FIG. 11 shows a diagram of an electrical system in a vehicle. System 110 has a plurality of circuits powered by battery 112 which supplies DC power to various electrical loads such as light, motorized parts and other DC components as depicted by loads 114. A set of fuses 116 is included in fuse box 118 and positioned in fuse holders 120 in a removable configuration. Each fuse is in series with its corresponding circuit and has amperage to match the current carried by that circuit. The fuse current rating is such that it trips or blows before excessive current damages the main components in the event a short circuit occurs or a part of the circuit draws a large amount of current.
FIG. 12 shows a typical fuse used in automotive electrical circuits. Fuse 130 has a resistive element 132 that may be protected inside an insulating encasing such as tube 138. The resistance of element 132 determines the current rating of the fuse as higher resistance corresponds to higher rating where lower resistance provides a low current rating for the fuse. Conductive heads 134 and 136, connected to both ends of the fuse, make contact with conductive receptacles by being seated in fuse holders 120, as shown in FIG. 11.
 Referring to FIG. 13, the external configuration of the electrical tester is described showing an example of the housing and external features of the tester. Housing 181 holds and shelters the circuitry of the electrical system as well as providing various terminals on its outer surface for indicators and connection to other devices. LED windows 182 and alarm audio output 186 provide perceptible diagnostic indicators. Compartment 184 is positioned on one of the surfaces of housing 181 and provides a place for removable batteries allowing the tester to be portable. Alternatively, an AC adapter may be connected to AC outlet 185 for providing power when batteries are not in use. Connector outlet 188 provides the terminal for plugging tester cord 154 which in turn is connected to tester inlet plug 150 having plug inserts 152. A pair of removable terminals such as alligator clips or other appropriate connectors are implemented to connect the, tester inlet plug to the fuse circuit across fuse holder 120, shown in FIG. 11. Housing 181 further includes dial 190 which sweeps across current scale 192 marked to indicate current rating scales for the test. The dial selects a current rating from the current scale and sets the tester to currents typical of automotive circuits.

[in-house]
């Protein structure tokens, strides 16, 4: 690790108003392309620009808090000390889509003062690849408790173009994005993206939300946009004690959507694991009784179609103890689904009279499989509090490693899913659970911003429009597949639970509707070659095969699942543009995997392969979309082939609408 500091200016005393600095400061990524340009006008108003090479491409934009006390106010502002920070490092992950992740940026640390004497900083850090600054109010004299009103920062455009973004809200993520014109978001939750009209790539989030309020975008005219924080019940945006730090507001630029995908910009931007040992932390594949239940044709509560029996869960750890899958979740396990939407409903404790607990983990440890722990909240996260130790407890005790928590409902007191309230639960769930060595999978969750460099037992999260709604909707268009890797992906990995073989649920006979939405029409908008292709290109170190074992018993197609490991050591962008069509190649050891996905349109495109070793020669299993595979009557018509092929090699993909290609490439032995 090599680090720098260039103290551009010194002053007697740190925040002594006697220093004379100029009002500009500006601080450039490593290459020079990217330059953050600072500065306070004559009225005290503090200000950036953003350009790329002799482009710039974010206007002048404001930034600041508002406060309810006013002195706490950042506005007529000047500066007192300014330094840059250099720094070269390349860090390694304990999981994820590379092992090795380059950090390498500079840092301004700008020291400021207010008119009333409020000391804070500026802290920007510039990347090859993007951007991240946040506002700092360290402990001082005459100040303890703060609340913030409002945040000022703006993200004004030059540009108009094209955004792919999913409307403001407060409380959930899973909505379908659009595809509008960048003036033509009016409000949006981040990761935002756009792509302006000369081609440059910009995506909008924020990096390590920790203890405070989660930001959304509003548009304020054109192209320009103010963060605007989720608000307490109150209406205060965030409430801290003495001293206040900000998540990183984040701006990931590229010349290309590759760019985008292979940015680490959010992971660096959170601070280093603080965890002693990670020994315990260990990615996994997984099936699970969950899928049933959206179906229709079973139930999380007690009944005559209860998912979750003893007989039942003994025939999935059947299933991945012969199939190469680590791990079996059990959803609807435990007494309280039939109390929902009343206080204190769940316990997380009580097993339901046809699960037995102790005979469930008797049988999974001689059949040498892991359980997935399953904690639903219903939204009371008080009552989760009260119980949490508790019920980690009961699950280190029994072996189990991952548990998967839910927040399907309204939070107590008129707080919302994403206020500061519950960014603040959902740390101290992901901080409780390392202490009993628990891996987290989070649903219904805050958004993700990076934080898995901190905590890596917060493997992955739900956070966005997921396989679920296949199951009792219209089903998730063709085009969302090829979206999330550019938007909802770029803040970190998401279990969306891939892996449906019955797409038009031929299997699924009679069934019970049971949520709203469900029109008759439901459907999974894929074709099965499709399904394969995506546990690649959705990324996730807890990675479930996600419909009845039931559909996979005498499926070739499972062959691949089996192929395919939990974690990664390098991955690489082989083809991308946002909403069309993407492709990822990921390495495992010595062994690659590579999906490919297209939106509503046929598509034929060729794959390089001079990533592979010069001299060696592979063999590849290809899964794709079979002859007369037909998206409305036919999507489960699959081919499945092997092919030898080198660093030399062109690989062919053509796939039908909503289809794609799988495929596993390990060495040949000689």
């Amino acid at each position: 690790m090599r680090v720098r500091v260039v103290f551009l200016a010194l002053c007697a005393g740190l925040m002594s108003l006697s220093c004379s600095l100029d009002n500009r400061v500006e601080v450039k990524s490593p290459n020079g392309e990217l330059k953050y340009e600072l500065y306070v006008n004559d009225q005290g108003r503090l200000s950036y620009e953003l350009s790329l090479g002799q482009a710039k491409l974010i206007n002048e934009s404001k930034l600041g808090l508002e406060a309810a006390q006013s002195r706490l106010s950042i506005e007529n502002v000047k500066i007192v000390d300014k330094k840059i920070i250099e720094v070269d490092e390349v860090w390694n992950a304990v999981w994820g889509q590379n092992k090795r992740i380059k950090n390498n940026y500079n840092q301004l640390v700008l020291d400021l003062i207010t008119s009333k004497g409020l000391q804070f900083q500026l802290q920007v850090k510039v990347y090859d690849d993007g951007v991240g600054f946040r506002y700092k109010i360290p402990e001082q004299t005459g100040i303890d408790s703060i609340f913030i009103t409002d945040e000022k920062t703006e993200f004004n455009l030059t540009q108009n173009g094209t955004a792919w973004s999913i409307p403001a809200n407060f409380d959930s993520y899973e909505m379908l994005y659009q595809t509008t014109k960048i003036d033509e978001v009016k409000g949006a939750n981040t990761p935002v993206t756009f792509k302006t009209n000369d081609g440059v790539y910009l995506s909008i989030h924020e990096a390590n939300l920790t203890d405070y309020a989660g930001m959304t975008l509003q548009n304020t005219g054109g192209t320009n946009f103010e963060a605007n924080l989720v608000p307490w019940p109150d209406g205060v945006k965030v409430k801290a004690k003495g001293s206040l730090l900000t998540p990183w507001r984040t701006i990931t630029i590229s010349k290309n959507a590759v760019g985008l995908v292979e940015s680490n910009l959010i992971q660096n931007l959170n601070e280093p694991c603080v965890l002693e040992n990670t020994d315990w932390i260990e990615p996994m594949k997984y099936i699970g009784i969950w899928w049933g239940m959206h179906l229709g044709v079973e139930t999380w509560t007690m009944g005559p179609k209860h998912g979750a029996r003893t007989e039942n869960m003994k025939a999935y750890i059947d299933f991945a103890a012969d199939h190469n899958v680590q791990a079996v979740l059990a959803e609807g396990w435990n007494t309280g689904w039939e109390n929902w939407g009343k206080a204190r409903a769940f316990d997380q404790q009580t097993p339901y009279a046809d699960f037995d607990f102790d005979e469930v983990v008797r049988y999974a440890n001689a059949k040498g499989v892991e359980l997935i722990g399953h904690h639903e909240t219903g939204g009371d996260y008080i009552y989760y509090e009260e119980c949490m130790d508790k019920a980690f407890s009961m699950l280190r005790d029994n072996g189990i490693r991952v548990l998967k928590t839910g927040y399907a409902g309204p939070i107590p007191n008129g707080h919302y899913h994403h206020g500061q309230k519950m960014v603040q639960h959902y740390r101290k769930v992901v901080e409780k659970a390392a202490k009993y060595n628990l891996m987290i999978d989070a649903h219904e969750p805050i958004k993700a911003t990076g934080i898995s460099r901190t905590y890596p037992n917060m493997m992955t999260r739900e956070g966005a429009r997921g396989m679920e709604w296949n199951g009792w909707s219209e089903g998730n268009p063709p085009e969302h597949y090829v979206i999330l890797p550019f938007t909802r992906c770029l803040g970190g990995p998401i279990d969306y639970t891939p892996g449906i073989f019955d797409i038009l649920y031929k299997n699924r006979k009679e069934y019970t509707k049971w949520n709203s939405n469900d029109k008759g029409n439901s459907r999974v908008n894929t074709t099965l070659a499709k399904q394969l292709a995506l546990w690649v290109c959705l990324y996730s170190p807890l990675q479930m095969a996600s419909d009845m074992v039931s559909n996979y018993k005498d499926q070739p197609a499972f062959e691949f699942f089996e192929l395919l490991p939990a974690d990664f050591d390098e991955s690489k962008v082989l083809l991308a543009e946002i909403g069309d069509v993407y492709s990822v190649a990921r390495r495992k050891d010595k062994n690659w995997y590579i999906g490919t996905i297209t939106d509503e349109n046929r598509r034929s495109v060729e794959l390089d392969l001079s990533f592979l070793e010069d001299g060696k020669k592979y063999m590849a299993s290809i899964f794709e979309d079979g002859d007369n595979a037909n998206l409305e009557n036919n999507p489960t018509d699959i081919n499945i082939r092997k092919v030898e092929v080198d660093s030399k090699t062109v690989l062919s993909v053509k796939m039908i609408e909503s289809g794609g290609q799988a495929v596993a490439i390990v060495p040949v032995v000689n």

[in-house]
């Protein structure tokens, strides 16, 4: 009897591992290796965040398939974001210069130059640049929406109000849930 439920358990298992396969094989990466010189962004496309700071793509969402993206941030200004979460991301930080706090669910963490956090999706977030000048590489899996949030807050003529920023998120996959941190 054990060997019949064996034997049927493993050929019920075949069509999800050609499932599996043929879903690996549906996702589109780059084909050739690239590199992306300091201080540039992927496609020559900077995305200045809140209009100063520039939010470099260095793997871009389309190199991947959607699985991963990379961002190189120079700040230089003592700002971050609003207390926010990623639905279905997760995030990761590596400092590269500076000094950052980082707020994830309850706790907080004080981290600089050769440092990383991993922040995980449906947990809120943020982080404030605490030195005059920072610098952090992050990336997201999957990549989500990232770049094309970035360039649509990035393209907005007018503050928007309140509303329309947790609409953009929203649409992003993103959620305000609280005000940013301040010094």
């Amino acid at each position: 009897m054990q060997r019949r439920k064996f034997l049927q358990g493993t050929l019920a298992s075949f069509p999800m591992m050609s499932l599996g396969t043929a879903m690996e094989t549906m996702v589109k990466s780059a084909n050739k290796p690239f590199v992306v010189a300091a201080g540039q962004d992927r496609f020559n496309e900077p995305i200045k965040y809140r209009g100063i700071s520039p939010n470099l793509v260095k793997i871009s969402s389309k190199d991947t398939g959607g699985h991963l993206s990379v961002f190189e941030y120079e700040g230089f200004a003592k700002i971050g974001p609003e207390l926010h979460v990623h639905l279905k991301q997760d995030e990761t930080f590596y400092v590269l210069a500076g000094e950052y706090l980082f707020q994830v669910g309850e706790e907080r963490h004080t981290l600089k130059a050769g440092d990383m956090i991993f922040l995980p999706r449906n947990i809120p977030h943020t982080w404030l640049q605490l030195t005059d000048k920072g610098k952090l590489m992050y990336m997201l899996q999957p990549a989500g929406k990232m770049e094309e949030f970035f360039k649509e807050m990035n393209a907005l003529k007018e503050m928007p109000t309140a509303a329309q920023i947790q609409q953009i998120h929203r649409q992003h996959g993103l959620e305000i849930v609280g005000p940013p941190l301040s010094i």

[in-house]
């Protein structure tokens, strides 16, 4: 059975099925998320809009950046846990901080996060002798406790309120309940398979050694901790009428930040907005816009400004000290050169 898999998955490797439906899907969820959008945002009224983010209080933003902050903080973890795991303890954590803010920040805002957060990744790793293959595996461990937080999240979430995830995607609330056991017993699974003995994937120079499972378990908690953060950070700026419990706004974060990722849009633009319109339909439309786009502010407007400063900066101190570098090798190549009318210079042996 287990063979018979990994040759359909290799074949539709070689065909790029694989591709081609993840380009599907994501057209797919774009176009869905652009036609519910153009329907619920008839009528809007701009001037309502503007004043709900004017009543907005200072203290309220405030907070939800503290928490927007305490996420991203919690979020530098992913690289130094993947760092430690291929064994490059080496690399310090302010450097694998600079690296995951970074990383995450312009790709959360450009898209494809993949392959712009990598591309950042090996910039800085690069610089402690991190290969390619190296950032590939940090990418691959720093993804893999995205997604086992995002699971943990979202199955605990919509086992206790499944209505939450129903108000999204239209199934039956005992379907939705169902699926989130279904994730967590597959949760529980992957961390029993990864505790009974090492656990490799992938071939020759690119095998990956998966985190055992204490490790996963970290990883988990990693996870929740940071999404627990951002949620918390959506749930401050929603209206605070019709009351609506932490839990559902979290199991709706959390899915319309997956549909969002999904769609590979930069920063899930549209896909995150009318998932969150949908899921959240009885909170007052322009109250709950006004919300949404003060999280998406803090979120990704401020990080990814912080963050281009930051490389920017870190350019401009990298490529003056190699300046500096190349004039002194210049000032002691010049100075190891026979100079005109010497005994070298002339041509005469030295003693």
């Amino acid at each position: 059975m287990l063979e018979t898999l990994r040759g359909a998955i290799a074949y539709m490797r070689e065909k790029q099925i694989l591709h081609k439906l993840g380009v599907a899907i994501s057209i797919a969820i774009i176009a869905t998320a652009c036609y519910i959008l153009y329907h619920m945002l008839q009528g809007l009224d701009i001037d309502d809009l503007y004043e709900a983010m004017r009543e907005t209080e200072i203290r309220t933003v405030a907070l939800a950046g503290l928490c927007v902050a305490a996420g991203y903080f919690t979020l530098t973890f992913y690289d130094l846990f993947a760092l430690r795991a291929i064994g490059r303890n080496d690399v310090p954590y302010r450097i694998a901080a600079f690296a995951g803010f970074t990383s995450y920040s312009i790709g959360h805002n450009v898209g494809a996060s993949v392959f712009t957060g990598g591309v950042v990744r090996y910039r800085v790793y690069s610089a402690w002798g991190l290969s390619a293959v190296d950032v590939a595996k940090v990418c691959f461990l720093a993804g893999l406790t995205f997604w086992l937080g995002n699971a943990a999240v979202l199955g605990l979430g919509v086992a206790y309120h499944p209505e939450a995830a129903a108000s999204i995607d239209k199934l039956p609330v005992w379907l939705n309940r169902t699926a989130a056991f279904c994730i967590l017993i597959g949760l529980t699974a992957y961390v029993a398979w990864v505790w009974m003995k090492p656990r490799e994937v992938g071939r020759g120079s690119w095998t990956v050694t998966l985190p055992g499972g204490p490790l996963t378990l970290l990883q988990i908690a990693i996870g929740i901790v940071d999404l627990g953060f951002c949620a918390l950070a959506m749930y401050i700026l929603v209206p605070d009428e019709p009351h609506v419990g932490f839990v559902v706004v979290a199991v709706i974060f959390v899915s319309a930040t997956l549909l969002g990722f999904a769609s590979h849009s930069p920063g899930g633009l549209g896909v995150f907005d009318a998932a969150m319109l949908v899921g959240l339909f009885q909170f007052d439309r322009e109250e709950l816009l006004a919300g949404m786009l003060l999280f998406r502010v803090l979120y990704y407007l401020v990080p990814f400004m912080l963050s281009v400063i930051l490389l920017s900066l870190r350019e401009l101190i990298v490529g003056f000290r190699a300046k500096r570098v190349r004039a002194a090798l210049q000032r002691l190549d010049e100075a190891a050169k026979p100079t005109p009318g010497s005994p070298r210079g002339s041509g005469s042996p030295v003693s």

An example of a circuit diagram of the electrical system tester is shown in FIG. 14. The tester includes a pair of input terminals 220 for use across fuse holder 120, shown in FIG. 11. Resistor R1 is wired in series with a normally open contact of electromechanical relay 200. The contact momentarily and repeatedly closes to produce a short duration current pulse from an electricity source through the input terminals and the fuse holder in the electrical circuit. An input voltage develops across R1 determined by the current flow through the resistor according to Ohm's law.